This deal marks the largest share sale in Hong Kong in nine years and a world record for a cross-border secondary share sale. It’s also a benefit to Hong Kong as anti-government protests continue, and the city experiences its first recession in 10 years.
Investors in Hong Kong subscribed for 40 times the shares they were originally allotted, two sources with direct knowledge of the deal told Reuters. The publication said it is “the heaviest oversubscription rate for any multi-billion-dollar share sale in Hong Kong in more than four years, according to Dealogic data.”
Alibaba picked 9988 for its stock code, numbers in China that mean long-lasting luck.
Shares will be priced at 176 Hong Kong dollars ($22.49) each, a discount of 2.9 percent to its New York Stock Exchange closing price, Alibaba said in a statement.
Alibaba closed in New York on Nov. 19 at $185.25. One of Alibaba’s New York-listed American Depositary Shares (ADS) is equal to eight Hong Kong shares.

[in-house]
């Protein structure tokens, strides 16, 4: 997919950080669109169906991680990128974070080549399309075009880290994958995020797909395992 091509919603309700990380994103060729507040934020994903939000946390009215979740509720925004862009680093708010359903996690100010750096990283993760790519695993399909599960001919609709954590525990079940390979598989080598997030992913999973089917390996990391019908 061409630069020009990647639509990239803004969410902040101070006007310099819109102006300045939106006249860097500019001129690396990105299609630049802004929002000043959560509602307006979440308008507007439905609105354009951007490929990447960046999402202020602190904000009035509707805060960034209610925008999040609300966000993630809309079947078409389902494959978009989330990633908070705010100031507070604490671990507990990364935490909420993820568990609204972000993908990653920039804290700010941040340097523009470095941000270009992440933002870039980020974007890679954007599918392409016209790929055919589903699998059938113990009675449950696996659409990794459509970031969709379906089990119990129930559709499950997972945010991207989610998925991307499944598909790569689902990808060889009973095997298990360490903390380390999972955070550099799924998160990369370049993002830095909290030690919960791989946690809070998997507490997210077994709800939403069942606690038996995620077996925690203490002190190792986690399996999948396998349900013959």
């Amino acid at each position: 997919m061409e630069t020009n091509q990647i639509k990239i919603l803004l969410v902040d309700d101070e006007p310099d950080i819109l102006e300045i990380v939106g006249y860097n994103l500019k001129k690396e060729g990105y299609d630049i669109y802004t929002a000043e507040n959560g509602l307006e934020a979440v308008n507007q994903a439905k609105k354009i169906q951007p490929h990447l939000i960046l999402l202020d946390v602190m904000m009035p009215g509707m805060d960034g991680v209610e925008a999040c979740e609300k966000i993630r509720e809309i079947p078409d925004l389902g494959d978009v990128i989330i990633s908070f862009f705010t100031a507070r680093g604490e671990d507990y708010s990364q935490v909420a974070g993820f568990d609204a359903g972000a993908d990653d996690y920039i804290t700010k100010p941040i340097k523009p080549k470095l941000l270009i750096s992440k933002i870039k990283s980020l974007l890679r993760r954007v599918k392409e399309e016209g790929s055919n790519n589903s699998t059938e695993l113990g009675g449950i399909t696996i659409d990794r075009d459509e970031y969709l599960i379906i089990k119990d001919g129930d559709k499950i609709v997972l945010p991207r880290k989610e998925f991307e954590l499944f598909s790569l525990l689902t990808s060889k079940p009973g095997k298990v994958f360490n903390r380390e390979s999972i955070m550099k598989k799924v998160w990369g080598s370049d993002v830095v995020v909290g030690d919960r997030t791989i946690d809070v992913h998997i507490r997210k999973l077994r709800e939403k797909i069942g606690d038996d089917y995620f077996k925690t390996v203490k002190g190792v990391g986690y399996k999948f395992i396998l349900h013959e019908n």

According to analysts, the price represented a 3.7 percent discount to Alibaba’s share price on the day before the deal was launched, Nov. 12.
“I was expecting it to be done at around 4 percent to 5 percent, so this is about right,” Sumeet Singh, head of research at Aequitas, told Reuters. “The deal represents just about 4.4 days of three-month average daily value traded, and hence, relatively, it’s not a big deal for a stock of Alibaba’s size.”
Retail investors will now take 10 percent instead of the 2.5 percent they were originally allotted.
In 2013, Hong Kong lost Alibaba’s IPO to New York due to its governance that allows a “self-selecting group of insiders” to control most board seats. Hong Kong ended up changing its own rule last year, making this listing possible.
Alibaba’s 2014 IPO stock price opened at $92.70 per share on the NYSE, 46 percent higher than the $68 the company had predicted.